How video games can teach students empathy

How video games can teach students empathy

Gamification, or game-based learning design, has become a common feature of the modern classroom, but many teachers still seek to understand the “why” behind the methodology beyond just enhancing engagement.

Various gamification initiatives have been showing promising academic results in student outcomes, such as mathematics and numeracy.

Now new research shows evidence that young children can develop their empathy skills using computer technology.

Researchers Ling Wu, a Research Fellow at Monash University, and Dr Minkang Kim and Professor Lina Markauskaite of the University of Sydney, created a video game for preschool children called ‘The Empathy World’ to test and improve children’s sensitivities to social cues and emotional reactions.

In a recent article posted by the Media Centre for Education Research Australia – an independent non-profit organisation based at Flinders University in South Australia – the researchers explained their findings.

“The findings from this study show an increase in children’s in-game perception of empathy-worthy stimuli and enhanced empathic concern,” the researchers said.

As the study progressed, children were exposed to increasingly complicated social situations, along with deliberately distracting stimuli such as brightly-coloured images of food or toys.

They noticed that the children became better at filtering out irrelevant details and showed a greater concern for emotions that warranted empathy. Their ability to see when a situation required empathy became stronger.

It could seem counter-intuitive to combat a potential problem with technology by using more technology. However, the researchers argue that digital empathy programs could actually be better at developing the trait than other methods.

“[In-person] programmes may not achieve long-lasting change because of their limited time or frequency,” the researchers said.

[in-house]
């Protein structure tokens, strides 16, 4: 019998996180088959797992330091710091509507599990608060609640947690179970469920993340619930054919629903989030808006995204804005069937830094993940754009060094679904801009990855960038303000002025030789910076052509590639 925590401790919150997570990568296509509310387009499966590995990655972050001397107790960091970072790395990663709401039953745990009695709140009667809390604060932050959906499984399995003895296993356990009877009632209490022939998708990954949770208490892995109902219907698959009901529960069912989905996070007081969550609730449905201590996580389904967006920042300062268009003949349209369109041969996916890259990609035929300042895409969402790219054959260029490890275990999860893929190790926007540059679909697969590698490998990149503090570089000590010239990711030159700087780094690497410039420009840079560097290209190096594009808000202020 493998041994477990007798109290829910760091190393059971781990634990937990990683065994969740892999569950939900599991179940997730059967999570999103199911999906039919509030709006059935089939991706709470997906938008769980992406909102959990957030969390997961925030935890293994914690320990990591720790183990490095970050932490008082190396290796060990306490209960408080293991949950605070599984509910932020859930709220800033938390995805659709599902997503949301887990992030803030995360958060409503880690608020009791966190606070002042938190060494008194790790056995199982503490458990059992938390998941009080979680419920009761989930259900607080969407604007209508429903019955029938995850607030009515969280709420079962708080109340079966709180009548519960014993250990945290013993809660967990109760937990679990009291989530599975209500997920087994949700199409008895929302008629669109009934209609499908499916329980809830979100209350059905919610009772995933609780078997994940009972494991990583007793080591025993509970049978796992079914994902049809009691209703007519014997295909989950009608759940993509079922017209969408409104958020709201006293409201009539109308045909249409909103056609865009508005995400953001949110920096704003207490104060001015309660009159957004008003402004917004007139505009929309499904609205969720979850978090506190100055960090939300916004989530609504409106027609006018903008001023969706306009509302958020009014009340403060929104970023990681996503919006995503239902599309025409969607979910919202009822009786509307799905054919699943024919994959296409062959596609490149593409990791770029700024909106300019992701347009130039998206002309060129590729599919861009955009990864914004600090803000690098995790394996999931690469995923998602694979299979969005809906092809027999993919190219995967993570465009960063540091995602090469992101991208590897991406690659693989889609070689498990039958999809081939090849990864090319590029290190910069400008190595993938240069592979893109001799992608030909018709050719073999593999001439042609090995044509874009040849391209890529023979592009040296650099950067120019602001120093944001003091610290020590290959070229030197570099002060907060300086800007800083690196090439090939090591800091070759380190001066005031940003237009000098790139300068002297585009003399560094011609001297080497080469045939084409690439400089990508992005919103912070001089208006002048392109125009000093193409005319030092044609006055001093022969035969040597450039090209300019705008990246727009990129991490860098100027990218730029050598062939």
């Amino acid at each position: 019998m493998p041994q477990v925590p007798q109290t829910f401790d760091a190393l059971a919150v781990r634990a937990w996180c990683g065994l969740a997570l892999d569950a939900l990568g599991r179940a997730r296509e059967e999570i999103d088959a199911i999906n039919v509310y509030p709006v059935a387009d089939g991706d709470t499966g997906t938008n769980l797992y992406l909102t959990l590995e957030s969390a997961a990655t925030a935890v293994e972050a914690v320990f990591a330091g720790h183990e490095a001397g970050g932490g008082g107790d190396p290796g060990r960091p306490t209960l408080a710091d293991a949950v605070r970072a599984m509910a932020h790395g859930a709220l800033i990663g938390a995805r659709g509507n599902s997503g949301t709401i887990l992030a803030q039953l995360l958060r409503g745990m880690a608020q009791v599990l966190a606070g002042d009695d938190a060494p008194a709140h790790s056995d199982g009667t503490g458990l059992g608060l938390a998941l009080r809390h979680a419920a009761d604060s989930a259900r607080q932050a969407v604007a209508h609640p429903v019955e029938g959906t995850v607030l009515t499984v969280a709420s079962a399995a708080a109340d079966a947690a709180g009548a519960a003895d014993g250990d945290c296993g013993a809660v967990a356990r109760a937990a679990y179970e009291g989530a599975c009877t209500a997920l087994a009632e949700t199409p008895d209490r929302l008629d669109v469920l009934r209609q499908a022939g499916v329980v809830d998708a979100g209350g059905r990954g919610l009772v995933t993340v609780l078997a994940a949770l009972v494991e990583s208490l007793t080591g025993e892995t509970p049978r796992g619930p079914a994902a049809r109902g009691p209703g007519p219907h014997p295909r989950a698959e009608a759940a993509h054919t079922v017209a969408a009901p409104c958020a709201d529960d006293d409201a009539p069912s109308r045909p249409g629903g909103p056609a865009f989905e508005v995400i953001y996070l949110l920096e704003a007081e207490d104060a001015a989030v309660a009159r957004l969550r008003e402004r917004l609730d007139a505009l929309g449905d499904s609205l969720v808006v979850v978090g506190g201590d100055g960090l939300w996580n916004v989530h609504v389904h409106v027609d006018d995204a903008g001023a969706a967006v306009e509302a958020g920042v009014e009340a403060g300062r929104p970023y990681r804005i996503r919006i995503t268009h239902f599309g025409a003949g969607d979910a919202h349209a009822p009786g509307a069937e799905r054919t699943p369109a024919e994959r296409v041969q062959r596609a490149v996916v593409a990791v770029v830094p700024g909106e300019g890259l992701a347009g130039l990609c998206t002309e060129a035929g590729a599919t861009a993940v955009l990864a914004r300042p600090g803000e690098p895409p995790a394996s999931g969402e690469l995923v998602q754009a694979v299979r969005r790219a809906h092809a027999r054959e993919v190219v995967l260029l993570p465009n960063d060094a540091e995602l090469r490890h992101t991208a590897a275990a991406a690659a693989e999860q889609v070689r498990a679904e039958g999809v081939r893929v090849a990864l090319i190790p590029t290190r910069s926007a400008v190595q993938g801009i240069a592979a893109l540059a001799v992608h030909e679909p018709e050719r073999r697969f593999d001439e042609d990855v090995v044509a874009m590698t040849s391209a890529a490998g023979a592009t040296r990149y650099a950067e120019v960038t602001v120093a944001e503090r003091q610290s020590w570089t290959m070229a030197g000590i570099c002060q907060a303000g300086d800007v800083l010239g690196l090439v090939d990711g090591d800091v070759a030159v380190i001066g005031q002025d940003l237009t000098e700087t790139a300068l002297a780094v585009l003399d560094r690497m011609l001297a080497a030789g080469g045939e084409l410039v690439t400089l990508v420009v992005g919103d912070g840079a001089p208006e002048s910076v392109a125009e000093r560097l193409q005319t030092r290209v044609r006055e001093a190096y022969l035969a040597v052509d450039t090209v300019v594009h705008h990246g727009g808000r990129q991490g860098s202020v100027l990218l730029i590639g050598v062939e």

They also focus directly on behaviour outcomes, which are largely influenced by how the child perceives the social situation. Therefore, learning opportunities that tap into the building blocks of empathy, such as the perception of social situations, may be the key to effective empathic learning pedagogies.”

While they’re based on real-life situations and use photographs of real human faces, digital representations are different from real-life scenarios. However, imaging studies have shown an overlap in brain activity when viewing emotional images and emotions in real life.

The success of the study suggests that playing computer games focused on developing empathy can help children develop the ability to “see” empathy-worthy cues. “This increase may have a positive relationship with the development of empathic perception and concern of these young children.”

Becoming selectively attentive to others’ distress and emotional states in general is an important factor indicating dispositional empathy,” the authors write. “This suggests that technology-mediated learning can support social-emotional development.”

The researchers point out that games like The Empathy World need not take the place of real-world social interaction and the development of empathy skills the old-fashioned way. Instead, they write that the two methods can be used simultaneously and complement each other.

“While the current game is designed for and was used in educational settings, it has potential for future use in informal learning environments such as families.

“The simplicity of the design would also enable teachers and parents to become designers themselves, with the platform allowing flexible change of images and characters so that adult users can change the stories to better suit the social context for children of their care.”

The original version of this article was published by the Media Centre for Education Research Australia (MCERA), an independent non-profit organisation based at Flinders University in South Australia.